This comes after Taiwan's regulators denied Mr Lai a licence for a news, entertainment and information television channel. The National Communications Commission is concerned about the apparently sensationalist content of some of Mr Lai's Next Media publications.
Presenter: Claudette Werden
Vivek Couto, Media Partners Asia; Professor Alan Knight, Asian Media Information Research Centre; Michael Logan, Next Media Animation
WERDEN: Jimmy Lai's Next Media is one of the world's biggest Chinese language media groups. 3D animation, the type seen in video games, is a popular and at times controversial online feature of the Hong Kong business tycoon's media publications. Next Media animation content editor, Michael Logan, says an animation staff of around 200 produce up to 40 computer generated virtual cartoons daily, ranging from a few seconds within a conventional domestic news story to an entire piece, caricaturing popular international events like Chelsea Clinton's wedding, Apple iPhone's antenna problems to the colourful Tiger Wood's affair.
LOGAN: Between the three properties, the Hong Kong Apple Daily website, Taiwan Apple Daily website, and Next TV, which is the broadcast TV station, we produce 8-9 minutes of animated content each day, say like there's a crime scene or bus accident, there are always accounts based on eyewitness or police reports of what happened and using photographs from the scene they can reconstruct what happened and that gets sent off to the animator, and the animator produces the animation within a three hour turnaround time.
WERDEN: From child labourer to textile trader and media baron, billionaire Jimmy Lai was born in mainland China's Guangdong province in 1948. He made his initial wealth from the international clothing label he founded, Giordano, and later moved into publishing, combining racy tabloid with popular mass market news, as described by Professor Alan Knight, member of the Singapore based Asian Media Information Research Centre and senior academic at Sydney's University of Technology.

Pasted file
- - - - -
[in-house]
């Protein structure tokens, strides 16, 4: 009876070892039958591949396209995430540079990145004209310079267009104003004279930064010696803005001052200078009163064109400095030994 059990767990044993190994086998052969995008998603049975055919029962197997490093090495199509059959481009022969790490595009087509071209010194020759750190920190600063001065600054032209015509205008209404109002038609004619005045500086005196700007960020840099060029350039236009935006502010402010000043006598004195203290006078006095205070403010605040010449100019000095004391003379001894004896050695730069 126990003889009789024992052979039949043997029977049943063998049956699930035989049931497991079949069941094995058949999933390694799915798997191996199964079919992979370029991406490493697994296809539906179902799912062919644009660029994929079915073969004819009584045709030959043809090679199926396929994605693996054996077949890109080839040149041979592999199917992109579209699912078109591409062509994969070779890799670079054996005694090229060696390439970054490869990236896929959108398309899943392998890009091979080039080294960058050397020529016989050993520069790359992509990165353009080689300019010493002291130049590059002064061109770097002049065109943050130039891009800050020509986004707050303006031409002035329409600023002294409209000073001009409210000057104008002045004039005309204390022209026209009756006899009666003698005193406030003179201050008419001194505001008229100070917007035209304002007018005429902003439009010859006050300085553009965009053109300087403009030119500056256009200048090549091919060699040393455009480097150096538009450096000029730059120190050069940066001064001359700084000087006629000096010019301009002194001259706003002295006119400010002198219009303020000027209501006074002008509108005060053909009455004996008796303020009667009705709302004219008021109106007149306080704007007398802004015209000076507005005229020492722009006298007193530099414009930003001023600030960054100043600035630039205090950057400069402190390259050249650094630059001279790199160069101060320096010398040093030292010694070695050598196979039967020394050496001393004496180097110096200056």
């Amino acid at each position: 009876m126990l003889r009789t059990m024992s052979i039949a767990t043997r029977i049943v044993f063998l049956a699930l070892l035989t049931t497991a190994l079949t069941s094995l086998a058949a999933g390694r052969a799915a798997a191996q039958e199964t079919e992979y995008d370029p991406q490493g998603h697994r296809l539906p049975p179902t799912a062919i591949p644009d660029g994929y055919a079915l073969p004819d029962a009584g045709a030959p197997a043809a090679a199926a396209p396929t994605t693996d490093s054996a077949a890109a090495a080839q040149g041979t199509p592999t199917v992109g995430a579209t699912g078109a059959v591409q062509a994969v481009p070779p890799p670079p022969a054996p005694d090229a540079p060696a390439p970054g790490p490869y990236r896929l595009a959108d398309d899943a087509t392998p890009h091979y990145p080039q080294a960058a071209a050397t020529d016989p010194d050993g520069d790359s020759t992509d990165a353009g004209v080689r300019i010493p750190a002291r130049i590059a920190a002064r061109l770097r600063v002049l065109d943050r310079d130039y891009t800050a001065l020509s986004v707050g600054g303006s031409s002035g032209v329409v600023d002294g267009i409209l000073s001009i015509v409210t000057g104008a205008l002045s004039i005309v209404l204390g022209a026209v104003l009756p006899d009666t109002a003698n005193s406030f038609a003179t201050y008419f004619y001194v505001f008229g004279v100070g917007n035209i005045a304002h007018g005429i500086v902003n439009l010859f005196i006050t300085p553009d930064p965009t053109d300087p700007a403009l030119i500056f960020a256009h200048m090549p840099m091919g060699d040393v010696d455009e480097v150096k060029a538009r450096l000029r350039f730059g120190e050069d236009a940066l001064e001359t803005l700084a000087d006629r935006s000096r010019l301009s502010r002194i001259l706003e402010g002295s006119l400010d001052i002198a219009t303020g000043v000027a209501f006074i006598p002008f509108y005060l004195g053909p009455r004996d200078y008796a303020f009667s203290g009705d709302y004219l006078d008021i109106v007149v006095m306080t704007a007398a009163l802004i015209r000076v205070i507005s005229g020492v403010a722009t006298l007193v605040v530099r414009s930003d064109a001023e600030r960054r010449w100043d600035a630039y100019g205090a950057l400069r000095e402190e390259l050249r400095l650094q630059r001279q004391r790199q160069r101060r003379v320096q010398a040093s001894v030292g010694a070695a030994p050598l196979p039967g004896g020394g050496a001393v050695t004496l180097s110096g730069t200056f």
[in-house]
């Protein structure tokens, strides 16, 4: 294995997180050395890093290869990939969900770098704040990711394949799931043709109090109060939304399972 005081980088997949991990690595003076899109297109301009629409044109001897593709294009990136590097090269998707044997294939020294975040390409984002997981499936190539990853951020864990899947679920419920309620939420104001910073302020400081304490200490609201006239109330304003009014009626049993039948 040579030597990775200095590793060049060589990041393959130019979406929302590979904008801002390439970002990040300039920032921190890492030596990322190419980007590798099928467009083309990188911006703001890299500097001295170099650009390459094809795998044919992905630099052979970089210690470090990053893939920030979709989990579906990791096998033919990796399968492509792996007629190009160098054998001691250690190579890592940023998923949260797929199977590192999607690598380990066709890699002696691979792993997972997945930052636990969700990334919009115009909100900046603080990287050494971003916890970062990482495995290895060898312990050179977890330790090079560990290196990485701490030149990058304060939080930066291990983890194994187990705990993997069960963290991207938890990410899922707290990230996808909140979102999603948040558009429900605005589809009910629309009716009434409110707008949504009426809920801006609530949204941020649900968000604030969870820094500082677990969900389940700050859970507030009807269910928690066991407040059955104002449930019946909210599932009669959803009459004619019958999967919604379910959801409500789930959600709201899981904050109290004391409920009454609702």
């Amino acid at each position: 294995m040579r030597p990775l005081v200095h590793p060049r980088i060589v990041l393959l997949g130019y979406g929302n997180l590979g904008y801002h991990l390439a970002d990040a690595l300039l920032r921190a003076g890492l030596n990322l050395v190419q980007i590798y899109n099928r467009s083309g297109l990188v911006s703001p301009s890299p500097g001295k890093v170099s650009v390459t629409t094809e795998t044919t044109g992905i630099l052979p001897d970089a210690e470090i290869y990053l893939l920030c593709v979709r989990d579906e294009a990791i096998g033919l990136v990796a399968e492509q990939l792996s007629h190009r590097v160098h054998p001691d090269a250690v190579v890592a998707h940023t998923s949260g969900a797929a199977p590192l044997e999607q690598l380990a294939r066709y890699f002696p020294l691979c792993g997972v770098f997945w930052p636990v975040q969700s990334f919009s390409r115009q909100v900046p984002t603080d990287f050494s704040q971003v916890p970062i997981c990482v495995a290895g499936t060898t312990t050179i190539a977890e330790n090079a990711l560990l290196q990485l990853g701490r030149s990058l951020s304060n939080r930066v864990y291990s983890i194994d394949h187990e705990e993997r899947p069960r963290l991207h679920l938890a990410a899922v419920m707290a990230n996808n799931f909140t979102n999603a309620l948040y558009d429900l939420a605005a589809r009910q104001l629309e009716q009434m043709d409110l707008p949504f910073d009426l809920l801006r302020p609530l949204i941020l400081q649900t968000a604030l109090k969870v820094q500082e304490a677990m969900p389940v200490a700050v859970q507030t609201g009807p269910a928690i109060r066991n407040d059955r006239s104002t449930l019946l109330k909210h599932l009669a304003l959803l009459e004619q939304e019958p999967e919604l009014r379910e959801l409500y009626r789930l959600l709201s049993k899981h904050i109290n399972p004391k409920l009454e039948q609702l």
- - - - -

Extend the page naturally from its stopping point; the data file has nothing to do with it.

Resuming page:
KNIGHT: You know, lurid stories about police, crime and sex and violence and things like that - so, they've got a tradition in Hong Kong of being right in your face as far as journalism is concerned. Now, I can understand that authoritarian regimes could see this as a bit more than challenging.
WERDEN: And if we look at the animation, is that the way news is heading now?
KNIGHT: Television news already relies heavily on constructed images, we use a lot of computer graphs, we use a lot of computer information, animation is a logical way to go, provided it's accurate and it's done in an ethical manner, just another technique for journalists. Of course, the temptation is to go a bit too far. In some ways animation is less than a problem than digitally altered images because with animation at least you know at this stage, it's cartoons, whereas with some of the ways images are manipulated, it takes an expert to work out that they've been constructed to influence your opinion.
WERDEN: An outspoken critic of China, Mr Lai moved to Taiwan in 2001, applying for licenses to launch five television channels. He received approval for just two - a movie, and a sports channel. Taiwan's National Communications Commission rejected his license application for a news, entertainment and information channel, citing concerns about the graphic depictions of sexual and violent crimes in Taipei and Hong Kong. Asia media analyst, Vivek Couto, says the NCC decision is an unusual precedent as it limits competition in what's considered to be one of the most competitive and free media markets in Asia. But he says launching online has given Mr Lai a strategic advantage.
COUTO: You've got rising levels of broadband penetration in Taiwan, approaching 70 per cent household penetration, and there is a sizeable online audience and the internet in Taiwan has [about] 15 per cent advertising market share and it's the only medium that's grown consistently over the last three or four years, so on a macro level it has some sense.
WERDEN: Is this channel and this focus on animation aimed at a younger audience?
COUTO: Yes, I think it is aimed at a younger audience and I think that's a good point, because the demo in Taiwan for media television and advertising particularly is focusing on the youth demographic and I think they see that as a future for media buyers and media owners, particular in news and entertainment are trying to target that group.
WERDEN: Mr Lai's pro-independence stance and pursuit of free speech has made him politically unpopular both in Hong Kong and Taiwan. His supporters say that's the reason behind the license refusal. Despite fierce competition from media rivals and pro-Beijing groups, Mr Lai's Apple Daily websites remain popular in both countries and his supporters say it will be users who will judge for themselves the content quality of Mr Lai's new online station and its virtual component.